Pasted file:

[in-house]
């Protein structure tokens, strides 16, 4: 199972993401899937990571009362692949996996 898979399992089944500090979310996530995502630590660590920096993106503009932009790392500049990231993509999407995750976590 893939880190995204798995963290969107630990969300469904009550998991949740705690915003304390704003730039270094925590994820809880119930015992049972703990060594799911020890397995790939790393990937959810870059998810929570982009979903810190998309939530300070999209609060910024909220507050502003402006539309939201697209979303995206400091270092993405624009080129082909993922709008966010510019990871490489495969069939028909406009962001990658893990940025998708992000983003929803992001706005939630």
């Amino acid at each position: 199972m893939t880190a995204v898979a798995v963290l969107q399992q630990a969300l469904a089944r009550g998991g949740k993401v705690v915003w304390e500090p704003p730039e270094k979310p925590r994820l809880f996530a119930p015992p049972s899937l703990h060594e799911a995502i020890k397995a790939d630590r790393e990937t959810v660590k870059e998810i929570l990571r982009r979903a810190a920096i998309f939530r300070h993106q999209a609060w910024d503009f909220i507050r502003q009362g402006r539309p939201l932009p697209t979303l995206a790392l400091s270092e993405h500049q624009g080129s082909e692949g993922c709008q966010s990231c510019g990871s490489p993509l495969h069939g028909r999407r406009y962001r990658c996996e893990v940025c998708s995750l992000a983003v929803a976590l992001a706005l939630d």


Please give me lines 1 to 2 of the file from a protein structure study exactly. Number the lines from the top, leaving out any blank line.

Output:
[in-house]
């Protein structure tokens, strides 16, 4: 199972993401899937990571009362692949996996 898979399992089944500090979310996530995502630590660590920096993106503009932009790392500049990231993509999407995750976590 893939880190995204798995963290969107630990969300469904009550998991949740705690915003304390704003730039270094925590994820809880119930015992049972703990060594799911020890397995790939790393990937959810870059998810929570982009979903810190998309939530300070999209609060910024909220507050502003402006539309939201697209979303995206400091270092993405624009080129082909993922709008966010510019990871490489495969069939028909406009962001990658893990940025998708992000983003929803992001706005939630």